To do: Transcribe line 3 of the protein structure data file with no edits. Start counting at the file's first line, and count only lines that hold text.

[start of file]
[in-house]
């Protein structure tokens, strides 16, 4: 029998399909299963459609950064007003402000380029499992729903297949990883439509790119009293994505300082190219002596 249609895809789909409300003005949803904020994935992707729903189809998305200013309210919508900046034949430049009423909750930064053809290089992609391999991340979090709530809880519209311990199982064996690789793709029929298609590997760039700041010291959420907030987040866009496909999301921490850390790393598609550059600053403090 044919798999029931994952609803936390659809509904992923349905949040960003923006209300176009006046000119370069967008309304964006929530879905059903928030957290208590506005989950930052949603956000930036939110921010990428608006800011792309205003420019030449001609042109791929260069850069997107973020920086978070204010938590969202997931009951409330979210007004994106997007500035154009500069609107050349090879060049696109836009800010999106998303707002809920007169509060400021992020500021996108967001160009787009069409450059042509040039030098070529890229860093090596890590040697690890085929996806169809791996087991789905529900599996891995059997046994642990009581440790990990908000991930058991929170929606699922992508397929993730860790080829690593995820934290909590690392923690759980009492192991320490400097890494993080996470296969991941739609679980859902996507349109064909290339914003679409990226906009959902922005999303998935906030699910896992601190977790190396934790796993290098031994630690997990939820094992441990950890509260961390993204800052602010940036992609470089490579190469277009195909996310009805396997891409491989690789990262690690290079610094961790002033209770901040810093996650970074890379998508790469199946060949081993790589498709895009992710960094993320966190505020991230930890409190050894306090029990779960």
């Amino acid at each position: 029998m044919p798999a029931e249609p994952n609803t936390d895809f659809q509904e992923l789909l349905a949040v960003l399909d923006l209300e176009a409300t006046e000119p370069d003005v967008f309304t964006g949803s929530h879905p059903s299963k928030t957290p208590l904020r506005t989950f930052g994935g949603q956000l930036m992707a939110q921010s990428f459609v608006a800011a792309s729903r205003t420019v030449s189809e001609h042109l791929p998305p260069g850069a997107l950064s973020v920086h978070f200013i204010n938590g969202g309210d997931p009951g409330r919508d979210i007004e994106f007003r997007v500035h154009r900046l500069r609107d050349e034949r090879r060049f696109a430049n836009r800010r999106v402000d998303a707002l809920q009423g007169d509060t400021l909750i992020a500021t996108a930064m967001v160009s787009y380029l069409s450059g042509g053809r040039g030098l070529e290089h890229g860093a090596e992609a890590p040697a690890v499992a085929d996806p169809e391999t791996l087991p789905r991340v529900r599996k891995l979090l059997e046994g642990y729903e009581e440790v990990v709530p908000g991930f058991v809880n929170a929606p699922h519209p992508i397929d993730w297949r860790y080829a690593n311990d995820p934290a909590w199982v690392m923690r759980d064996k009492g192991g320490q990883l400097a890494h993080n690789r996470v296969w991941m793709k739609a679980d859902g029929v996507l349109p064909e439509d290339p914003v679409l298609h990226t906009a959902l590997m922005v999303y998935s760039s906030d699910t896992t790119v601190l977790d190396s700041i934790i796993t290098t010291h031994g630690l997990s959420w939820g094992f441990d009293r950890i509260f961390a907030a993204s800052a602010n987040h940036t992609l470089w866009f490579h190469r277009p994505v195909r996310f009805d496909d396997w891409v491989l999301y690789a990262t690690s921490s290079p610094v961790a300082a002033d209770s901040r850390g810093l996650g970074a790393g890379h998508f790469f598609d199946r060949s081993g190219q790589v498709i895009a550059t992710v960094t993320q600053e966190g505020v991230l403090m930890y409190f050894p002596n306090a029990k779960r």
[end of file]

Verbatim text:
């Amino acid at each position: 029998m044919p798999a029931e249609p994952n609803t936390d895809f659809q509904e992923l789909l349905a949040v960003l399909d923006l209300e176009a409300t006046e000119p370069d003005v967008f309304t964006g949803s929530h879905p059903s299963k928030t957290p208590l904020r506005t989950f930052g994935g949603q956000l930036m992707a939110q921010s990428f459609v608006a800011a792309s729903r205003t420019v030449s189809e001609h042109l791929p998305p260069g850069a997107l950064s973020v920086h978070f200013i204010n938590g969202g309210d997931p009951g409330r919508d979210i007004e994106f007003r997007v500035h154009r900046l500069r609107d050349e034949r090879r060049f696109a430049n836009r800010r999106v402000d998303a707002l809920q009423g007169d509060t400021l909750i992020a500021t996108a930064m967001v160009s787009y380029l069409s450059g042509g053809r040039g030098l070529e290089h890229g860093a090596e992609a890590p040697a690890v499992a085929d996806p169809e391999t791996l087991p789905r991340v529900r599996k891995l979090l059997e046994g642990y729903e009581e440790v990990v709530p908000g991930f058991v809880n929170a929606p699922h519209p992508i397929d993730w297949r860790y080829a690593n311990d995820p934290a909590w199982v690392m923690r759980d064996k009492g192991g320490q990883l400097a890494h993080n690789r996470v296969w991941m793709k739609a679980d859902g029929v996507l349109p064909e439509d290339p914003v679409l298609h990226t906009a959902l590997m922005v999303y998935s760039s906030d699910t896992t790119v601190l977790d190396s700041i934790i796993t290098t010291h031994g630690l997990s959420w939820g094992f441990d009293r950890i509260f961390a907030a993204s800052a602010n987040h940036t992609l470089w866009f490579h190469r277009p994505v195909r996310f009805d496909d396997w891409v491989l999301y690789a990262t690690s921490s290079p610094v961790a300082a002033d209770s901040r850390g810093l996650g970074a790393g890379h998508f790469f598609d199946r060949s081993g190219q790589v498709i895009a550059t992710v960094t993320q600053e966190g505020v991230l403090m930890y409190f050894p002596n306090a029990k779960r």